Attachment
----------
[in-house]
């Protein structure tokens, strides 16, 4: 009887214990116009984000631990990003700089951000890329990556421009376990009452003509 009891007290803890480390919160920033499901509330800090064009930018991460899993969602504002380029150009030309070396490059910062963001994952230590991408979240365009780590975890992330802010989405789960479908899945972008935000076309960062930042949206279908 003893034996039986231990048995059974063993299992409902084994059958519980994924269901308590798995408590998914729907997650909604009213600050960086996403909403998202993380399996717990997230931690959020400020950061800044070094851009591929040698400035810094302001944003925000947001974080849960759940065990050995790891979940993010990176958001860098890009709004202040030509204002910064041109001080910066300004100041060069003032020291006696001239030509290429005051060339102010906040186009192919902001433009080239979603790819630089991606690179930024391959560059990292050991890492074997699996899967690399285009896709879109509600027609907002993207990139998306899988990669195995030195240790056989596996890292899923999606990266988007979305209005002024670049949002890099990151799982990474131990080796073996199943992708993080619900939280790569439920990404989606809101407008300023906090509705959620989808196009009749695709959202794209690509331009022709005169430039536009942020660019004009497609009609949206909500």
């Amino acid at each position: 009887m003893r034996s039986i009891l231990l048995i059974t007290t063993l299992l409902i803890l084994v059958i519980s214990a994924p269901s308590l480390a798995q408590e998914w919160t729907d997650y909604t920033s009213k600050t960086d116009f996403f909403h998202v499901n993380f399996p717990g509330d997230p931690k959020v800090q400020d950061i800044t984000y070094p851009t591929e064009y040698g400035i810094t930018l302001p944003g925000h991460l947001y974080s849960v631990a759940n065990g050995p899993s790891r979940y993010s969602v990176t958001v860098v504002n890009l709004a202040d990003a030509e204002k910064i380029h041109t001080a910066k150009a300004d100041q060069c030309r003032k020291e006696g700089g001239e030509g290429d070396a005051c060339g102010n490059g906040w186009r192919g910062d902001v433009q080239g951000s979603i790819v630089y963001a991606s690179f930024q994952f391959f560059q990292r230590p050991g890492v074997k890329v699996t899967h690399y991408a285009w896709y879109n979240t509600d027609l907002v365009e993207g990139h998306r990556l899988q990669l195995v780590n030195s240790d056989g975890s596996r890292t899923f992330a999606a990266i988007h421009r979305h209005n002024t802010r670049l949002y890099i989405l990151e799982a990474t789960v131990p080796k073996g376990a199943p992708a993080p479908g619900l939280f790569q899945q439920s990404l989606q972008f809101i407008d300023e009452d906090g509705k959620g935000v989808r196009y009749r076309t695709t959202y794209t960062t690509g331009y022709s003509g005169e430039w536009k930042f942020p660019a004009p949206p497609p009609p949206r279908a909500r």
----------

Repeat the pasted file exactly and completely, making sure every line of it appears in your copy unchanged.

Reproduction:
[in-house]
């Protein structure tokens, strides 16, 4: 009887214990116009984000631990990003700089951000890329990556421009376990009452003509 009891007290803890480390919160920033499901509330800090064009930018991460899993969602504002380029150009030309070396490059910062963001994952230590991408979240365009780590975890992330802010989405789960479908899945972008935000076309960062930042949206279908 003893034996039986231990048995059974063993299992409902084994059958519980994924269901308590798995408590998914729907997650909604009213600050960086996403909403998202993380399996717990997230931690959020400020950061800044070094851009591929040698400035810094302001944003925000947001974080849960759940065990050995790891979940993010990176958001860098890009709004202040030509204002910064041109001080910066300004100041060069003032020291006696001239030509290429005051060339102010906040186009192919902001433009080239979603790819630089991606690179930024391959560059990292050991890492074997699996899967690399285009896709879109509600027609907002993207990139998306899988990669195995030195240790056989596996890292899923999606990266988007979305209005002024670049949002890099990151799982990474131990080796073996199943992708993080619900939280790569439920990404989606809101407008300023906090509705959620989808196009009749695709959202794209690509331009022709005169430039536009942020660019004009497609009609949206909500």
């Amino acid at each position: 009887m003893r034996s039986i009891l231990l048995i059974t007290t063993l299992l409902i803890l084994v059958i519980s214990a994924p269901s308590l480390a798995q408590e998914w919160t729907d997650y909604t920033s009213k600050t960086d116009f996403f909403h998202v499901n993380f399996p717990g509330d997230p931690k959020v800090q400020d950061i800044t984000y070094p851009t591929e064009y040698g400035i810094t930018l302001p944003g925000h991460l947001y974080s849960v631990a759940n065990g050995p899993s790891r979940y993010s969602v990176t958001v860098v504002n890009l709004a202040d990003a030509e204002k910064i380029h041109t001080a910066k150009a300004d100041q060069c030309r003032k020291e006696g700089g001239e030509g290429d070396a005051c060339g102010n490059g906040w186009r192919g910062d902001v433009q080239g951000s979603i790819v630089y963001a991606s690179f930024q994952f391959f560059q990292r230590p050991g890492v074997k890329v699996t899967h690399y991408a285009w896709y879109n979240t509600d027609l907002v365009e993207g990139h998306r990556l899988q990669l195995v780590n030195s240790d056989g975890s596996r890292t899923f992330a999606a990266i988007h421009r979305h209005n002024t802010r670049l949002y890099i989405l990151e799982a990474t789960v131990p080796k073996g376990a199943p992708a993080p479908g619900l939280f790569q899945q439920s990404l989606q972008f809101i407008d300023e009452d906090g509705k959620g935000v989808r196009y009749r076309t695709t959202y794209t960062t690509g331009y022709s003509g005169e430039w536009k930042f942020p660019a004009p949206p497609p009609p949206r279908a909500r």